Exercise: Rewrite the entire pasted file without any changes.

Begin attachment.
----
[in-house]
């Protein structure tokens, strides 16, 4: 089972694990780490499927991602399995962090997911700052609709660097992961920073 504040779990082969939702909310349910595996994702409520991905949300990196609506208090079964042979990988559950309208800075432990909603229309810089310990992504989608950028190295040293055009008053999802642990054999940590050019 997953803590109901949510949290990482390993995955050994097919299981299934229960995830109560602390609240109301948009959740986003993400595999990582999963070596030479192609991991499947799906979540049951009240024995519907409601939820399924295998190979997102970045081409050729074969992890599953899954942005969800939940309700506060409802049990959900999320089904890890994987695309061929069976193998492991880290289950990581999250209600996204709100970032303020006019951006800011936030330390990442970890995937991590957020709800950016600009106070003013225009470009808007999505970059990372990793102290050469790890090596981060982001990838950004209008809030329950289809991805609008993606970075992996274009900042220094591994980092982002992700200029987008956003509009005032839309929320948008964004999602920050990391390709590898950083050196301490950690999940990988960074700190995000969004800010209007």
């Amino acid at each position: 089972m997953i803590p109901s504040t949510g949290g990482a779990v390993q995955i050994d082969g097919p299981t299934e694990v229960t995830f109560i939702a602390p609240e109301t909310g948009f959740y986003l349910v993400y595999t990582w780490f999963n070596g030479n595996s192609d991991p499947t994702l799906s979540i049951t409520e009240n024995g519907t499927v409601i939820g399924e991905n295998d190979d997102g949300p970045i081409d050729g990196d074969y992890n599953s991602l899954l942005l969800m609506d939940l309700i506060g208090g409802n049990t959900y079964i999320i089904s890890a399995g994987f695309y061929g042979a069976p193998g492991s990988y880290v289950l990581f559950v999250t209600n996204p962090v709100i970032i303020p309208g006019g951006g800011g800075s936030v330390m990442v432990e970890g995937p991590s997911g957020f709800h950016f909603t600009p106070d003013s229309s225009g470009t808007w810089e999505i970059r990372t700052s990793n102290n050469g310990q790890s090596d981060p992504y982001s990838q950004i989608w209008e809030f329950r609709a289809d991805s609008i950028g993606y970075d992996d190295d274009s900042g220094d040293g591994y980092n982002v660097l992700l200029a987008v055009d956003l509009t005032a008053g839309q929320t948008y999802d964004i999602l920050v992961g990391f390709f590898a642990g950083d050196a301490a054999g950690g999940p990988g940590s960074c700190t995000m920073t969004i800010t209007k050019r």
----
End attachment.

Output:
[in-house]
């Protein structure tokens, strides 16, 4: 089972694990780490499927991602399995962090997911700052609709660097992961920073 504040779990082969939702909310349910595996994702409520991905949300990196609506208090079964042979990988559950309208800075432990909603229309810089310990992504989608950028190295040293055009008053999802642990054999940590050019 997953803590109901949510949290990482390993995955050994097919299981299934229960995830109560602390609240109301948009959740986003993400595999990582999963070596030479192609991991499947799906979540049951009240024995519907409601939820399924295998190979997102970045081409050729074969992890599953899954942005969800939940309700506060409802049990959900999320089904890890994987695309061929069976193998492991880290289950990581999250209600996204709100970032303020006019951006800011936030330390990442970890995937991590957020709800950016600009106070003013225009470009808007999505970059990372990793102290050469790890090596981060982001990838950004209008809030329950289809991805609008993606970075992996274009900042220094591994980092982002992700200029987008956003509009005032839309929320948008964004999602920050990391390709590898950083050196301490950690999940990988960074700190995000969004800010209007």
């Amino acid at each position: 089972m997953i803590p109901s504040t949510g949290g990482a779990v390993q995955i050994d082969g097919p299981t299934e694990v229960t995830f109560i939702a602390p609240e109301t909310g948009f959740y986003l349910v993400y595999t990582w780490f999963n070596g030479n595996s192609d991991p499947t994702l799906s979540i049951t409520e009240n024995g519907t499927v409601i939820g399924e991905n295998d190979d997102g949300p970045i081409d050729g990196d074969y992890n599953s991602l899954l942005l969800m609506d939940l309700i506060g208090g409802n049990t959900y079964i999320i089904s890890a399995g994987f695309y061929g042979a069976p193998g492991s990988y880290v289950l990581f559950v999250t209600n996204p962090v709100i970032i303020p309208g006019g951006g800011g800075s936030v330390m990442v432990e970890g995937p991590s997911g957020f709800h950016f909603t600009p106070d003013s229309s225009g470009t808007w810089e999505i970059r990372t700052s990793n102290n050469g310990q790890s090596d981060p992504y982001s990838q950004i989608w209008e809030f329950r609709a289809d991805s609008i950028g993606y970075d992996d190295d274009s900042g220094d040293g591994y980092n982002v660097l992700l200029a987008v055009d956003l509009t005032a008053g839309q929320t948008y999802d964004i999602l920050v992961g990391f390709f590898a642990g950083d050196a301490a054999g950690g999940p990988g940590s960074c700190t995000m920073t969004i800010t209007k050019r």